Isle of Wight Wins for Wildlife at CIRIA’s Biodiversity Challenge Awards

1 October 2018
Claire Hector

Construction sites, and housing developments, concrete port walls and sea defences, roads and rail infrastructure aren’t perhaps the obvious places you’d expect to find wildlife. But as the world looks towards addressing species extinction and creating sustainable coasts and cities, things are changing and the construction industry is increasingly recognising that building for biodiversity is the business!

Given its size, the Isle of Wight has more than its fair share of examples of best practice in this field, from a housing estate that also houses wildlife to new developments in coastal ecological enhancements. Three Isle of Wight companies, Artecology, Arc and ferry operator Wightlink Ltd were recognised for team-work supporting wildlife in the built environment at national industry awards in London this week.  The Biodiversity Challenge Awards, hosted by industry authority CIRIA and sponsored by a range of multi-nationals, reward those projects making genuine space for nature across the construction industry, housing-building, civil engineering and infrastructure.


Artecology’s ecological design product, artificial rockpools or ‘Vertipools’ received a Highly Commended Award for Innovation in the Built Environment, and this fascinating collaboration with Wightlink and ABPMer at the Fishbourne terminal was also shortlisted for best Client Award.

Nigel George, Director at Artecology says, ‘Designing integrated habitat for biodiversity, or eco-engineering, is a fast-emerging industry but Vertipools have been at the head of the wave in demonstrating how art/science-led habitat creation on hard infrastructure can support marine wildlife.’

Bourne Business Park, a new office complex in Woking, won an award after ecological input from the Sandown-based consultancy Arc.  LaSalle Investment Management, with landscape architects MacGregor Smith, ensured the business park estate exceeded standard requirements, blending formal landscaping and neighbouring greenspace for a seamlessly graded shared environment for people and wildlife.  A riverside garden, conservation woodland management, food-plant landscaping, nest and roost space provision, viewpoints, even sedum-roofed bin stores and honeysuckle green walls combined to bring wildlife to work and vice versa!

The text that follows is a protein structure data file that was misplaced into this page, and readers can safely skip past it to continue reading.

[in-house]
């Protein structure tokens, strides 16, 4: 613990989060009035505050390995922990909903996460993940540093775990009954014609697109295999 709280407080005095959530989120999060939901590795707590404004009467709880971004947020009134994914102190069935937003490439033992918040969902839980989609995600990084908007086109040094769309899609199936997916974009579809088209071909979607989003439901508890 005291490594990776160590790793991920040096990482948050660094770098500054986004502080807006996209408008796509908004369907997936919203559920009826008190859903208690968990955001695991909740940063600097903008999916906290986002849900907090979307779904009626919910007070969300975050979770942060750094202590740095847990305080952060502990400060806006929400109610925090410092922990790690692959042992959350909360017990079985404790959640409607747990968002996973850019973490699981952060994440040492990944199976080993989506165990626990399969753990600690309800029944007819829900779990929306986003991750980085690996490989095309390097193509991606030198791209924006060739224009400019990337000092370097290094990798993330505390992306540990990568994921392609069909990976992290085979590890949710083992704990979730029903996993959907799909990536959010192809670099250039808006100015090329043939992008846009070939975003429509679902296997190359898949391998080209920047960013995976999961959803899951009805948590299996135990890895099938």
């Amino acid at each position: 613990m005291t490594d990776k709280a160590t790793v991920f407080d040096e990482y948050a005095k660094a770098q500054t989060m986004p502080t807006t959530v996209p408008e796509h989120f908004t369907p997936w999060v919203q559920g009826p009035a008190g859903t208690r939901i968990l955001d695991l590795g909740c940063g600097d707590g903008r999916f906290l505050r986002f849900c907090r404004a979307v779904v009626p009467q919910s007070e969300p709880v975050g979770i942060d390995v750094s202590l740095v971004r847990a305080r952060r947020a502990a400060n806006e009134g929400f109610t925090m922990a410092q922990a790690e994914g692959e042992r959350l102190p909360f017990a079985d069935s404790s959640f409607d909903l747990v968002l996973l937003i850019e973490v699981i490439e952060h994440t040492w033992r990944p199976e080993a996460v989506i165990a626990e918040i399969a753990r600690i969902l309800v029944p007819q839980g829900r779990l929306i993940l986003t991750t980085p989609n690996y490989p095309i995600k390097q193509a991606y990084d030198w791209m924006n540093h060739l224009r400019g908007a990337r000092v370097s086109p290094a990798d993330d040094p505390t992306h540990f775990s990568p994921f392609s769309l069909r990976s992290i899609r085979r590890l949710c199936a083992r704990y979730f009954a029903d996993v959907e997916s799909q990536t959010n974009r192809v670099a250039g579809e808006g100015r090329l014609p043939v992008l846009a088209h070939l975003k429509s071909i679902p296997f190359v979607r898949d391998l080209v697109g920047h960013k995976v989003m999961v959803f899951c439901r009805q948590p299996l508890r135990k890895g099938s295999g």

Andrew Derry, Development Director at La Salle explained, ‘The Bourne Business Park is an exemplary scheme for LaSalle, meeting the highest standards of building performance. But we realised that there was more to be done, beyond the requirements of our planning permission and even our own corporate sustainability guide.  With the help of our project team here and landscape architects MacGregor Smith, we wanted to make the external environment at Bourne as valuable to the health and wellbeing of our business community as its internal quality. By imaginatively pursuing direct gains for biodiversity we could build a space that was good for people and good for wildlife in equal measure. With suggestions from Arc and Artecology, Bourne’s marketing team are fully on board going forward too with the riverside garden and shared spaces an ongoing source of engagement with the park’s tenants.  It’s great to see so many of the office employees take such an interest.’

Ian Boyd, Director at Arc and Artecology sums up, ‘We were very proud to see the Isle of Wight appearing on the big screen so many times in front of major players in the construction and engineering world. It’s testament to the Island’s great spirit of innovation that it is already a leader in the emerging field of bioreceptive engineering and ecological design. We have more research and university partnerships in the pipeline, and with the Island’s application to be a UNESCO Biosphere in 2019, there is much to look forward to!”


For more information on the Biodiversity Challenge visit,

Awards entries:

The Fishbourne Vertipool Array

Bourne Business Park